So, there ‘tis.

About The Author

Larry Horist

So,there‘tis… The opinions, perspectives and analyses of Larry Horist Larry Horist is a businessman, conservative writer and political strategist with an extensive background in economics and public policy. Clients of his consulting firm have included such conservative icons as Steve Forbes and Milton Friedman. He has served as a consultant to the Nixon White House and travelled the country as a spokesman for President Reagan’s economic reforms. He has testified as an expert witness before numerous legislative bodies, including the U. S. Congress. Horist has lectured and taught courses at numerous colleges and universities, including Harvard, Northwestern, DePaul universities, Hope College and his alma mater, Knox College. He has been a guest on hundreds of public affairs talk shows, and hosted his own program, “Chicago In Sight,” on WIND radio. Horist was a one-time candidate for mayor of Chicago and served as Executive Director of the City Club of Chicago, where he led a successful two-year campaign to save the historic Chicago Theatre from the wrecking ball. An award-winning debater, his insightful and sometimes controversial commentaries appear frequently on the editorial pages of newspapers across the nation. He is praised by readers for his style, substance and sense of humor. According to one reader, Horist is the “new Charles Krauthammer.” He is actively semi-retired in Boca Raton, Florida where he devotes his time to writing. So, there ‘tis is Horist’s signature sign off.

12 Comments

  1. Dan Tyree

    Get a rope

    Reply
    • LMS

      The general has committed treason!

      By Section 110 of Article III. of the Constitution of the United States, it is declared that:

      “Treason against the United States shall consist only in levying war against them, or in adhering to their enemies, giving them aid and comfort. No person shall be convicted of treason unless on the testimony of two witnesses to the same overt act, or on confession in open Court. The Congress shall have power to declare the punishment of treason.”

      In 1790, the Congress of the United States enacted that:

      “If any person or persons, owing allegiance to the United States of America, shall levy war against them, or shall adhere to their enemies, giving them aid and comfort within the United States, or elsewhere, and shall be thereof convicted on confession in open Court, or on the testimony of two witnesses to the same overt act of the treason whereof he or they shall stand indicted, such person or persons shall be adjudged guilty of treason against the United States, and SHALL SUFFER DEATH; and that if any person or persons, having knowledge of the commission of any of the treasons aforesaid, shall conceal, and not, as soon as may be, disclose and make known the same to the President of the United States, or some one of the Judges thereof, or to the President or Governor of a particular State, or some one of the Judges or Justices thereof, such person or persons, on conviction, shall be adjudged guilty of misprision of treason, and shall be imprisoned not exceeding seven years, and fined not exceeding one thousand dollars.”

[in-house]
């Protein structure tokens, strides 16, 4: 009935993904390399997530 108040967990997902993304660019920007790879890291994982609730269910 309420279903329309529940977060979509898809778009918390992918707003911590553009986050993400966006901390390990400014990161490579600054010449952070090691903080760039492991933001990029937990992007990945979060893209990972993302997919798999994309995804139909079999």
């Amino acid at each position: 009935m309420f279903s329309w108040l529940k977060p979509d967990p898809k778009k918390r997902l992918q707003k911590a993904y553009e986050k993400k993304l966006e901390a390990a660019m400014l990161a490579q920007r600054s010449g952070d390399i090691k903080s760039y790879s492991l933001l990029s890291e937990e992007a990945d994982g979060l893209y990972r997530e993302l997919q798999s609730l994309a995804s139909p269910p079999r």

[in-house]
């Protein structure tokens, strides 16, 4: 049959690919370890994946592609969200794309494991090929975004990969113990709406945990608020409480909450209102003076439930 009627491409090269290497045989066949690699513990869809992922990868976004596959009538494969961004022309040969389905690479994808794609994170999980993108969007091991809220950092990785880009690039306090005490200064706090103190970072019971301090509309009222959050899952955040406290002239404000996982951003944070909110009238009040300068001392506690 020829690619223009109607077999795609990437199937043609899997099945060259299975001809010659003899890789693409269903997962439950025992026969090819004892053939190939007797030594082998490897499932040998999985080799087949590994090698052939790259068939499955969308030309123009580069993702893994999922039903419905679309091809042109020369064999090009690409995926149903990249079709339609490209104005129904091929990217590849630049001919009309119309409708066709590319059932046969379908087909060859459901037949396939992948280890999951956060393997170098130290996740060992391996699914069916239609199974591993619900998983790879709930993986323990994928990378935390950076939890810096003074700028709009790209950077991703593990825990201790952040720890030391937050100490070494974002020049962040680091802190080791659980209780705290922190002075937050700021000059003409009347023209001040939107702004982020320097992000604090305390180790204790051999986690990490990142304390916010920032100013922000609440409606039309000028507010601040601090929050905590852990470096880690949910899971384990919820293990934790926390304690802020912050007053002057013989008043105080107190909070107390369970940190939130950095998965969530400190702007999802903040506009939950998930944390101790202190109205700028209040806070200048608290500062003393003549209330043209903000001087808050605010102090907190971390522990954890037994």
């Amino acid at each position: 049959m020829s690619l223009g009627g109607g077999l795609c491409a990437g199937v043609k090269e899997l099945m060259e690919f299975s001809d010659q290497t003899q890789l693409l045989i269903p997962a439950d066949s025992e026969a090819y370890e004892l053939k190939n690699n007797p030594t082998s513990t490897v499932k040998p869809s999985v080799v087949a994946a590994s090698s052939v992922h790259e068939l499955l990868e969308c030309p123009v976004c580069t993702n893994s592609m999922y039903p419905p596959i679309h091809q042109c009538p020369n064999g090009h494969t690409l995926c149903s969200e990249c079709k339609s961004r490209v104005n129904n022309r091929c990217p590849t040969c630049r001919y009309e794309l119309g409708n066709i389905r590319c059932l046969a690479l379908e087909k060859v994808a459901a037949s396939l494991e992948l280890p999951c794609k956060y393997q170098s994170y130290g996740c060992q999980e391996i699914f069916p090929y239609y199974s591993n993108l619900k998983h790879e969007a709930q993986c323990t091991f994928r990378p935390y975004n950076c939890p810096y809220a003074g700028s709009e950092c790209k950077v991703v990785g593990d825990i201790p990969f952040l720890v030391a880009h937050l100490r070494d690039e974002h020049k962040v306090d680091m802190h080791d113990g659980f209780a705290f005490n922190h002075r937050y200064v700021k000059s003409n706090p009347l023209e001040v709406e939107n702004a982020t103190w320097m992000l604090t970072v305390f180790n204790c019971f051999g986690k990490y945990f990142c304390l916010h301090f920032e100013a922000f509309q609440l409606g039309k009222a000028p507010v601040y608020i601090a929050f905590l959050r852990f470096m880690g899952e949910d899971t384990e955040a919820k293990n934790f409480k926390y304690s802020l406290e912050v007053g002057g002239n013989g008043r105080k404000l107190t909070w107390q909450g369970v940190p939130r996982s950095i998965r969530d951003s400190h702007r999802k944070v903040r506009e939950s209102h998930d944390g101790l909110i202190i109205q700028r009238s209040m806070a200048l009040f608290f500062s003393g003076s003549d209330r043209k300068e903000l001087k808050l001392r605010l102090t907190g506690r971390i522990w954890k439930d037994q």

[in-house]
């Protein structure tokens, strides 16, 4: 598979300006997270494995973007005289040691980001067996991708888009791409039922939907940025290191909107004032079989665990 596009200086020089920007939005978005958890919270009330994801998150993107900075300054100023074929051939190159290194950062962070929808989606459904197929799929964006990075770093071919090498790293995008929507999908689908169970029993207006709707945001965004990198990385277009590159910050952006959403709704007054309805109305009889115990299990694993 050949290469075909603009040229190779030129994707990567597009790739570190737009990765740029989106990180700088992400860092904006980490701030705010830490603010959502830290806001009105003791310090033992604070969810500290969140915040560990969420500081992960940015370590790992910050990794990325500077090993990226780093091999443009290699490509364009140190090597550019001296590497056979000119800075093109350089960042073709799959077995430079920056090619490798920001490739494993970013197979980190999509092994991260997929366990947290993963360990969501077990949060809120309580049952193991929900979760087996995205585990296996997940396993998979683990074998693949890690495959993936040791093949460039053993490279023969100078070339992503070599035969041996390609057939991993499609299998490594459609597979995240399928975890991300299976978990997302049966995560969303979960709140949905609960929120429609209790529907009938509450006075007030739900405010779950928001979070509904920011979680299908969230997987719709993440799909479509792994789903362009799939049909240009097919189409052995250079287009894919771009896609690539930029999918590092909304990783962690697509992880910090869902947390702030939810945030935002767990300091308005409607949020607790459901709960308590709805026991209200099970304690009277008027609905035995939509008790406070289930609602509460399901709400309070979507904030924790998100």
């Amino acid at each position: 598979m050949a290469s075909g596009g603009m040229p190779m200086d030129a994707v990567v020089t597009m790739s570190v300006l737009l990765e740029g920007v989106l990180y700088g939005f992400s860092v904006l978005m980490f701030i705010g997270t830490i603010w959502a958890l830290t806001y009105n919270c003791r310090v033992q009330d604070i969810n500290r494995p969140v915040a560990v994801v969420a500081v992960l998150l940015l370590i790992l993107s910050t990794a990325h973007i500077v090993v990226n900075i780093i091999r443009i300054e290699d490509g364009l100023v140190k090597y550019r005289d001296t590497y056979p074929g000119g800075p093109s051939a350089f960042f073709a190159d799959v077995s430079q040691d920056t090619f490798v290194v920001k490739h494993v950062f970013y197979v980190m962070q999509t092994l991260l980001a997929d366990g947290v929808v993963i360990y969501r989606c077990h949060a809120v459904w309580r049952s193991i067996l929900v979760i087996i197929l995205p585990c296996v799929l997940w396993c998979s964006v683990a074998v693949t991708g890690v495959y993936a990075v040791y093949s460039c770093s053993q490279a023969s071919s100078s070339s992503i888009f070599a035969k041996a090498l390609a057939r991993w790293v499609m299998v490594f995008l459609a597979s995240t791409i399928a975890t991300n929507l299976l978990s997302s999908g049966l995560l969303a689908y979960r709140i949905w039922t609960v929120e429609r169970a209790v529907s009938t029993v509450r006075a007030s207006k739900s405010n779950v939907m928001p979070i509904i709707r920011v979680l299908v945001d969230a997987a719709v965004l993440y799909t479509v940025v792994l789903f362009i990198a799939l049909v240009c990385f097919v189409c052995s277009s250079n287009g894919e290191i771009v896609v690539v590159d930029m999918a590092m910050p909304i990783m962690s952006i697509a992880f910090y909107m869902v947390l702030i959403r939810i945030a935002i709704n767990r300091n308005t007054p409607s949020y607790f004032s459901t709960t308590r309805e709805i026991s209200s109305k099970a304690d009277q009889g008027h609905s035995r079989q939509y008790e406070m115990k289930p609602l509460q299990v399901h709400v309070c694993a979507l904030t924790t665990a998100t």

Reply
    • Anonymous

      Absolutely

      Reply
  2. Robert L. Kahlcke

    No to firing.
    Convene a Court Martial and upon conviction Incarceration with the loss of ALL BENEFITS.

    Reply
  3. Ben

    * All enemies, foreign and DOMESTIC.

    He upheld his oath.

    Reply
    • Dan Tyree

      Ben it really isn’t an act. You really are a dumbass

      Reply
  4. Glenn S

    Biden having confidence in Milley is just one more strike against him.

    Reply
  5. aNDREW Jackson

    Among his other faults I believe Milley let it go to his head when he, who always figured himself to be second rate anyway, was appointed Chairman of the Joint Chiefs by the most popular president, ever, since Franklin Roosevelt. My guess is all of a sudden Milley saw himself to be bigger, better and smarter on foreign policy than the president who appointed him who was elected in a landslide victory over, the presumed first female president to be, Hillary Clinton. I am letting Milley off easy here because if I am mistaken then, in that case, Milley was a traitor against President Trump on behalf of the DNC and Chinese Communist Party.

    Reply
  6. Good Luck luck

    You can not trust him, I would not want him running a Animal shelter.

    Reply
  7. RJ O'Guillory

    ….long ago…he should have been gone. The historic, ironic twist will always be that the guy who made a fortune claiming he knew how to hire and fire…was so bad at hiring and firing in his administration. How to explain that?

    Reply
  8. Joseph S. Bruder

    First of all, if you’re whining, you’re losing…

    Secondly, NOBODY before or after, has had poorer judgement than Trump. Milley used his position to calm the Chinese, who were just as paranoid about Trump as he was about them. Trump has made it abundantly clear that he doesn’t give a shit about anyone but himself. He would throw his wife under the bus (just like the first two), he would ditch his kids, he let 500,000 people needlessly die of COVID because he didn’t want to look weak by wearing a mask, and I have no doubt that he would have started a war and let millions of people die to keep himself in office. That is simply what a narcissistic psychopath does. Milley was right to defend the country any way he could, from threats external and internal.

    Reply
  9. Homer Dobbs

    Nice post Sis! Thanks for post that it can be just the study to give inspiration to any body who needs it! Carry on with the best jobs! Have a nice day!

    Reply